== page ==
The Network Is The SoC…

…And SoCs are the critical component in all leading-edge designs, so execution is critical.

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By Frank Ferro
SoC design continues to challenge semiconductor and system companies in their pursuit to create a better user experience for a wide range of products. Given this, I was pleasantly surprised to see that two of the “Ten technologies that will change the world in 2013,” according to EETimes (December 2012 issue) were SoC-related.

One is virtual SoC prototypes and the other is IP subsystems. These technologies are right up there in the top 10 list with heterogeneous networks, gesture recognition and 3D printing (which by the way I struggle to ‘wrap my head around’ because this is a real Star Trek replicator!) Both virtual SoC prototypes and IP subsystems are making such lists because they are now necessary pieces in the SoC design puzzle. The complexity of SoCs designed in 28nm process technology and below are becoming too unwieldy for design teams to manage as more and more functionality is being crammed onto the die. Note that that 3D FinFET transistors also made the top 10 list (14nm and below).

Having the ability to create virtual prototypes addresses not only SoC complexity, but also the time-to-market pressure, by pipelining software development in advance of silicon. Virtual prototypes can be a cost effective alternative to FPGA emulators for hardware and software development. However, they also can be used in conjunction with FPGAs for hardware testing and third-party IP integration. Clearly defining the architecture based on a more detailed understanding of the system’s performance behavior, in advance of the SoC implementation, will save time and cost during the implementation phase, ensuring the SoC meets design specifications.

Along with virtual prototypes, IP subsystems are clawing their way out of an esoteric world as they emerge as a key component in a complex SoC design strategy. IP subsystems are a way to ‘divide and conquer,’ where advanced functions such as graphics, audio or video are addressed by the subsystem. The advantage of this approach is that these functions can be tested and verified at the unit level, then integrated with the top-level SoC functions. Another advantage is that subsystems are available as commercial IP blocks from multiple vendors, making for good competition. Plus, the expertise for these functions does not need to exclusively reside ‘in house.’ Semico Research predicts 25% of the SoCs that ship next year will include subsystems, with this number increasing to more than 65% in 2015.

SoC Design is Fabric Design: As collections of subsystems begin to make up a larger percentage of the SoC, integrating these subsystem along with other IP components is the real challenge. A customer recently noted that the speed and success of an SoC program is tightly coupled to their ability to do the fabric design (or the on-chip communications network). Being a supplier of on-chip networks, it is certainly encouraging to hear customers elevate the importance of this IP in their SoC methodology, equating it with the success or failure of a program. Fortunately (or unfortunately), this is true because the network touches every aspect of the SoC design from early architecture exploration all the way through to back-end layout. So the on-chip network is not only a critical IP block connecting all the cores in the system, it is also is a tool for architecture exploration and performance analysis. And finally, it is a platform methodology to allow the rapid and repeatable assembly of the SoC, enabling design teams to meet the rapidly changing market requirements.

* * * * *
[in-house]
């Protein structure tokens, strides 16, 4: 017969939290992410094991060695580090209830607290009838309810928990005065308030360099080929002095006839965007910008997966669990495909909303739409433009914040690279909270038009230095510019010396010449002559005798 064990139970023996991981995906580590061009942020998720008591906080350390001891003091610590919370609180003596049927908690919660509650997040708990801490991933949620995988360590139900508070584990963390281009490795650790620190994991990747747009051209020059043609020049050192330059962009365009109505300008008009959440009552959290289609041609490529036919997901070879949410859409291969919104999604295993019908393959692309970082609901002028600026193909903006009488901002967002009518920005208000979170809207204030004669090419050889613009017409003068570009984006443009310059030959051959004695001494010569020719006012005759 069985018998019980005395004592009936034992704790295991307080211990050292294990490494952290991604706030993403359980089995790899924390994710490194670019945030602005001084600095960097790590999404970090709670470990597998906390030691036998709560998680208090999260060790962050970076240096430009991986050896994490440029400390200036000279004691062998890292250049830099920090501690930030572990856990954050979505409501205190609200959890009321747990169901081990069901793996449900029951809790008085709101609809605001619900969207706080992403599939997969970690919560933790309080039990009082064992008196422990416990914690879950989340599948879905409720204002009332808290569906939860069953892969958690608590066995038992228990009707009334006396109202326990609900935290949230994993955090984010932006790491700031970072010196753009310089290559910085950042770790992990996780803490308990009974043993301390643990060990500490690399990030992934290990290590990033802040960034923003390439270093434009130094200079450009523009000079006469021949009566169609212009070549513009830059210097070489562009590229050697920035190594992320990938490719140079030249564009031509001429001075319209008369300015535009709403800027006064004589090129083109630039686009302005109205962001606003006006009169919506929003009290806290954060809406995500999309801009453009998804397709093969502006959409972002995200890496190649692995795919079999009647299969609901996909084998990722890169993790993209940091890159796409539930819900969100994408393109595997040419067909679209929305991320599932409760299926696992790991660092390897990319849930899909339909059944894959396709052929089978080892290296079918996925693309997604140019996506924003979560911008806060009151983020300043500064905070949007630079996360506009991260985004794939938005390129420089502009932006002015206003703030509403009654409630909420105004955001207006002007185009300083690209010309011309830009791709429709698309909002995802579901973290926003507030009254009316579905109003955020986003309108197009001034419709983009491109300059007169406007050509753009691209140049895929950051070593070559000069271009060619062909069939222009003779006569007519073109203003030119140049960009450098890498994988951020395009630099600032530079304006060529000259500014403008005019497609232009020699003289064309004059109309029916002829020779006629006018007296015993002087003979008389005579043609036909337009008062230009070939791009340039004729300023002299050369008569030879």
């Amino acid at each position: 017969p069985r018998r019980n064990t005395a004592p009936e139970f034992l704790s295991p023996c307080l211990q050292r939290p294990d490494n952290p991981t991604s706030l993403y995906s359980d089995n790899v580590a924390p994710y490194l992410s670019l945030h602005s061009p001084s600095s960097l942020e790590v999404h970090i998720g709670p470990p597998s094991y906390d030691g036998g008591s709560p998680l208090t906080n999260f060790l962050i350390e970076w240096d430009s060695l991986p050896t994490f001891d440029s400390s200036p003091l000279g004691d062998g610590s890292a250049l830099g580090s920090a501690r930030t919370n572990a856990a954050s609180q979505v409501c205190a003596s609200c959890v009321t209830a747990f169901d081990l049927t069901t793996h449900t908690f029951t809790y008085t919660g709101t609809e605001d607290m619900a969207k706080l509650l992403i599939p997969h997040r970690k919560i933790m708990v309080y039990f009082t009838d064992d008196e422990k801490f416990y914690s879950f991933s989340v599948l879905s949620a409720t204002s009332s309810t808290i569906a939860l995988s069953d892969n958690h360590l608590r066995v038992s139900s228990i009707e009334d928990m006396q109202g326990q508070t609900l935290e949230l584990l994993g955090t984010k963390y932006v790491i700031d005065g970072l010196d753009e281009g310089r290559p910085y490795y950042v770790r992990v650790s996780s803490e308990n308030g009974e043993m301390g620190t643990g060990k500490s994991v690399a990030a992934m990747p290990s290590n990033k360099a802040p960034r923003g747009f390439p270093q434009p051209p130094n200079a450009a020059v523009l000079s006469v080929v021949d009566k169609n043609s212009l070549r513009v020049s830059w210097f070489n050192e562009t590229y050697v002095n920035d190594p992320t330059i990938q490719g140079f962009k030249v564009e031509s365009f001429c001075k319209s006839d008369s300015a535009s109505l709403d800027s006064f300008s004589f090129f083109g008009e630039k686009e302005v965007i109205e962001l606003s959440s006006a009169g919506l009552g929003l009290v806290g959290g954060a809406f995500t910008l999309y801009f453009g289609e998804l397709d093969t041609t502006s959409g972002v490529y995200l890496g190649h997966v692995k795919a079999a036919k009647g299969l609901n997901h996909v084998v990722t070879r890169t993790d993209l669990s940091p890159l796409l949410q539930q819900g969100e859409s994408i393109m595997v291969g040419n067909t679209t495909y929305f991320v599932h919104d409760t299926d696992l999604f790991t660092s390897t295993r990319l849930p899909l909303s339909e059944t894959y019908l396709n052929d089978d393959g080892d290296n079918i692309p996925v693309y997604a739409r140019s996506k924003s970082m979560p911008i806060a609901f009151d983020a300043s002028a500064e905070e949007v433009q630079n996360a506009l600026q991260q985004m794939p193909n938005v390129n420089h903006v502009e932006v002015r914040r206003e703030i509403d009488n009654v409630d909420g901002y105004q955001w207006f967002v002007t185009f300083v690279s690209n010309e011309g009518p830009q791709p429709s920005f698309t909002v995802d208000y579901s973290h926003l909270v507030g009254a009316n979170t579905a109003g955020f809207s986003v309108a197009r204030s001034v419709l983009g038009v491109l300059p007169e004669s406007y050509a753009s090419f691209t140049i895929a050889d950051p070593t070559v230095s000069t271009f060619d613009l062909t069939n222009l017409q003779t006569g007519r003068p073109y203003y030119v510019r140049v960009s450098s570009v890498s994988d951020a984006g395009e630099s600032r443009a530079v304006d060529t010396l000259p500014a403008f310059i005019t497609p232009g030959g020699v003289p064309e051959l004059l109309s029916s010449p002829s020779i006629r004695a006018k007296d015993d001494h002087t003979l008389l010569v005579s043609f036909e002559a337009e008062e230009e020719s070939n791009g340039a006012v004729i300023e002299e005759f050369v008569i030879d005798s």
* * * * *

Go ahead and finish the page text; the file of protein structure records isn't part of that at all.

PPA: Understanding tradeoffs around performance, power and area (PPA) are essential to ensure that architectural intent can be realized in silicon. Connecting so many cores and subsystems together creates natural contention points in the network which, if not managed, will mean poor performance for the various usage scenarios or failure of the SoC completely. To answer these PPA questions, RTL or SystemC models of the on-chip network allow the SoC architect and designer to model and analyze critical data paths in order to optimize the system (e.g. optimize buffer sizes and minimize wires). Architectural features in the network, such as virtual channels, QoS, and true non-blocking flow control (not simply request and response pipelining), provide the concurrency necessary to keep the performance up and the gate-count down. Features such as virtual channels also help with the back-end layout implementation because the logical network design is separated from the physical layout, thus avoiding performance problems late in the design as components are shifted on the die.

Mainstream: SoCs are now the critical component for leading-edge products in all the major market segments (consumer, communication, networking, enterprise, automotive). Successful SoC execution therefore is key to the success of both system and semiconductor companies, and hence the visibility. A better SoC methodology built around the on-chip network fabric is necessary to improve IP integration, help meet performance goals, and to avoid back-end layout problems (timing closure). Being on a top ten list is nice as long your SoC is the top seller.

—Frank Ferro is director of product marketing at Sonics.